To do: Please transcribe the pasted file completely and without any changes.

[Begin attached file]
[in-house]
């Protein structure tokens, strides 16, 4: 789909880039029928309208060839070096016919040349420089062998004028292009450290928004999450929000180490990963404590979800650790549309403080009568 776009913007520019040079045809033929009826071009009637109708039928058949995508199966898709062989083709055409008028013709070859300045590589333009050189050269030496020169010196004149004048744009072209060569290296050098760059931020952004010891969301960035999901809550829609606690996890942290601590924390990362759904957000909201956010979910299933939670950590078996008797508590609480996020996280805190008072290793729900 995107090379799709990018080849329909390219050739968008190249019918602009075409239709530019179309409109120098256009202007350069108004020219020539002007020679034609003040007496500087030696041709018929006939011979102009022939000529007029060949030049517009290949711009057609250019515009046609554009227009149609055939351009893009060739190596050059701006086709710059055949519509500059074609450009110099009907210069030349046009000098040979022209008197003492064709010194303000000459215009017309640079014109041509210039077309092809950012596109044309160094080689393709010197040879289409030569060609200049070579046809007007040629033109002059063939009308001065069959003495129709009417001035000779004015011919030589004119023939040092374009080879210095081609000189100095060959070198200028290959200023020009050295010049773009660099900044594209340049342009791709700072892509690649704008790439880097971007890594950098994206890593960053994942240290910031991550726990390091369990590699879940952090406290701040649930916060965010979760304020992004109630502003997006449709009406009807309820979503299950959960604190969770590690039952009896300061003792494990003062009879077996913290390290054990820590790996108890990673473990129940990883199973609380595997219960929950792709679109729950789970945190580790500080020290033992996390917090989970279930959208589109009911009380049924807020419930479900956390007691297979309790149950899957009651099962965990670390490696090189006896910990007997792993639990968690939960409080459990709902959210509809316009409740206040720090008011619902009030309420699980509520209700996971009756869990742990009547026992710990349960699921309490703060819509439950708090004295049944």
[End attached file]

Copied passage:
[in-house]
């Protein structure tokens, strides 16, 4: 789909880039029928309208060839070096016919040349420089062998004028292009450290928004999450929000180490990963404590979800650790549309403080009568 776009913007520019040079045809033929009826071009009637109708039928058949995508199966898709062989083709055409008028013709070859300045590589333009050189050269030496020169010196004149004048744009072209060569290296050098760059931020952004010891969301960035999901809550829609606690996890942290601590924390990362759904957000909201956010979910299933939670950590078996008797508590609480996020996280805190008072290793729900 995107090379799709990018080849329909390219050739968008190249019918602009075409239709530019179309409109120098256009202007350069108004020219020539002007020679034609003040007496500087030696041709018929006939011979102009022939000529007029060949030049517009290949711009057609250019515009046609554009227009149609055939351009893009060739190596050059701006086709710059055949519509500059074609450009110099009907210069030349046009000098040979022209008197003492064709010194303000000459215009017309640079014109041509210039077309092809950012596109044309160094080689393709010197040879289409030569060609200049070579046809007007040629033109002059063939009308001065069959003495129709009417001035000779004015011919030589004119023939040092374009080879210095081609000189100095060959070198200028290959200023020009050295010049773009660099900044594209340049342009791709700072892509690649704008790439880097971007890594950098994206890593960053994942240290910031991550726990390091369990590699879940952090406290701040649930916060965010979760304020992004109630502003997006449709009406009807309820979503299950959960604190969770590690039952009896300061003792494990003062009879077996913290390290054990820590790996108890990673473990129940990883199973609380595997219960929950792709679109729950789970945190580790500080020290033992996390917090989970279930959208589109009911009380049924807020419930479900956390007691297979309790149950899957009651099962965990670390490696090189006896910990007997792993639990968690939960409080459990709902959210509809316009409740206040720090008011619902009030309420699980509520209700996971009756869990742990009547026992710990349960699921309490703060819509439950708090004295049944």